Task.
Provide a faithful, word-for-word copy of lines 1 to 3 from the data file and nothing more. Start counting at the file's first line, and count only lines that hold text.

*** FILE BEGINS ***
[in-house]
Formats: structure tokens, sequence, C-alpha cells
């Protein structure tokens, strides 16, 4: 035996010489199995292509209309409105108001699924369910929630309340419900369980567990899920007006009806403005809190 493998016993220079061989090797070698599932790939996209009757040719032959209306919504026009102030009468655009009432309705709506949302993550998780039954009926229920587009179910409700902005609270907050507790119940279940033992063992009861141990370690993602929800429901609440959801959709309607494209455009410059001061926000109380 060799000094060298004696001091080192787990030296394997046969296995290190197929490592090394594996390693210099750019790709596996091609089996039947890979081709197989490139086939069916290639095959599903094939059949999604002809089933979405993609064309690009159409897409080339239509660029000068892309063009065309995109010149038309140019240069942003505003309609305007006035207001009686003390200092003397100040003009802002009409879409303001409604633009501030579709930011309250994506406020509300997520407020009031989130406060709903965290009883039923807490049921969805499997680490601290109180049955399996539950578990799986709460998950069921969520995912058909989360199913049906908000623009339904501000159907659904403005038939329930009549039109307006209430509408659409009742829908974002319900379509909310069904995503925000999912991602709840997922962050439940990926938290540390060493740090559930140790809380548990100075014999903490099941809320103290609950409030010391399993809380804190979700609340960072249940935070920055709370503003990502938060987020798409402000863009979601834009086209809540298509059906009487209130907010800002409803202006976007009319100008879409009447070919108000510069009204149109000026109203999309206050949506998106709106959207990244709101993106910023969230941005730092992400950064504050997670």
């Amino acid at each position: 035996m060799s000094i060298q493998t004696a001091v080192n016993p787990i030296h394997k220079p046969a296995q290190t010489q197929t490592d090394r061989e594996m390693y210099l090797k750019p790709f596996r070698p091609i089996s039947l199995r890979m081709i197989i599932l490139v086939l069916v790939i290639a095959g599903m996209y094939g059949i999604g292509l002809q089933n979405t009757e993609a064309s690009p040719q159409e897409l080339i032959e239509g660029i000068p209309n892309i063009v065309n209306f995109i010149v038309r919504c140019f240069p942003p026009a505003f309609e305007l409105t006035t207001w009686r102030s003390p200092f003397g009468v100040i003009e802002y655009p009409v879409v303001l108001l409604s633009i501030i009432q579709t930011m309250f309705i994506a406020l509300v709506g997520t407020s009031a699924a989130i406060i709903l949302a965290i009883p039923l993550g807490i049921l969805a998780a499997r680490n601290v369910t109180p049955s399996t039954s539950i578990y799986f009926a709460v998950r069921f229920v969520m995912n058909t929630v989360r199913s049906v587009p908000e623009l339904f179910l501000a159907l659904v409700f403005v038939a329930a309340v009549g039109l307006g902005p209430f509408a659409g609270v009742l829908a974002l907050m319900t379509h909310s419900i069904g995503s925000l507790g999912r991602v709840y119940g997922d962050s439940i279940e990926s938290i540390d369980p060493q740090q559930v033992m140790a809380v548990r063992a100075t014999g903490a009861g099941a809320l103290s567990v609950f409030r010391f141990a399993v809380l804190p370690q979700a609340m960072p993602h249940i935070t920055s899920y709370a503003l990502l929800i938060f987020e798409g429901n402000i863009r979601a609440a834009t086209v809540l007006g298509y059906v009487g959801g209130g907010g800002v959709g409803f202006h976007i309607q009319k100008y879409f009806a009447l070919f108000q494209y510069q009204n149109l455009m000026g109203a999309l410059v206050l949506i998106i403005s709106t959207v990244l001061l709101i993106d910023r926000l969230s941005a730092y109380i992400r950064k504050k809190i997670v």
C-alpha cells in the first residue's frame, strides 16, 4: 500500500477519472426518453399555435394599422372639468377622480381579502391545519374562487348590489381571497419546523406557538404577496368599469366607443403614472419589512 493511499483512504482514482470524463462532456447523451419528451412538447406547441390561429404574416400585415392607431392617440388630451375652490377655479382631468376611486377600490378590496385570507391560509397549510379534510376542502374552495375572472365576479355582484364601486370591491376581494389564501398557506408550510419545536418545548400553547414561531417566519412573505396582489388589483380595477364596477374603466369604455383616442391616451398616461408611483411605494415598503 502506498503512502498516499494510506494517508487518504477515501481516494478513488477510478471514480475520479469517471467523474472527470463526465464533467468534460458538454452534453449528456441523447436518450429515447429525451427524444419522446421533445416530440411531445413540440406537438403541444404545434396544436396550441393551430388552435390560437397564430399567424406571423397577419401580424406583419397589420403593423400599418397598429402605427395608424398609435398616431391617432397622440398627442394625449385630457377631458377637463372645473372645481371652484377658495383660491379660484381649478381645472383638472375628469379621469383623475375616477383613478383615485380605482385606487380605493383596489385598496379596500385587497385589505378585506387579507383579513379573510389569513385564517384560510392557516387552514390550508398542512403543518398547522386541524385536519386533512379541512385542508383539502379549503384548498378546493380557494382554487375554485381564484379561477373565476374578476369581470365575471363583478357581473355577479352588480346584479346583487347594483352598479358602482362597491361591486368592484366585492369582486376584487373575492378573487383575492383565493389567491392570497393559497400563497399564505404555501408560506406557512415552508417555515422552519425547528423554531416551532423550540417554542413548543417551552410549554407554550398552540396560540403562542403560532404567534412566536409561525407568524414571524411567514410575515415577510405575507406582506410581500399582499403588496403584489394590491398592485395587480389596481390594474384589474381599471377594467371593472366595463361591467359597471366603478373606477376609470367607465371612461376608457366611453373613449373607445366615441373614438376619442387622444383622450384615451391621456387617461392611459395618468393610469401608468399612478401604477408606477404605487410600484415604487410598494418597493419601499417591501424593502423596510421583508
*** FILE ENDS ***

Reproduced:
[in-house]
Formats: structure tokens, sequence, C-alpha cells
């Protein structure tokens, strides 16, 4: 035996010489199995292509209309409105108001699924369910929630309340419900369980567990899920007006009806403005809190 493998016993220079061989090797070698599932790939996209009757040719032959209306919504026009102030009468655009009432309705709506949302993550998780039954009926229920587009179910409700902005609270907050507790119940279940033992063992009861141990370690993602929800429901609440959801959709309607494209455009410059001061926000109380 060799000094060298004696001091080192787990030296394997046969296995290190197929490592090394594996390693210099750019790709596996091609089996039947890979081709197989490139086939069916290639095959599903094939059949999604002809089933979405993609064309690009159409897409080339239509660029000068892309063009065309995109010149038309140019240069942003505003309609305007006035207001009686003390200092003397100040003009802002009409879409303001409604633009501030579709930011309250994506406020509300997520407020009031989130406060709903965290009883039923807490049921969805499997680490601290109180049955399996539950578990799986709460998950069921969520995912058909989360199913049906908000623009339904501000159907659904403005038939329930009549039109307006209430509408659409009742829908974002319900379509909310069904995503925000999912991602709840997922962050439940990926938290540390060493740090559930140790809380548990100075014999903490099941809320103290609950409030010391399993809380804190979700609340960072249940935070920055709370503003990502938060987020798409402000863009979601834009086209809540298509059906009487209130907010800002409803202006976007009319100008879409009447070919108000510069009204149109000026109203999309206050949506998106709106959207990244709101993106910023969230941005730092992400950064504050997670």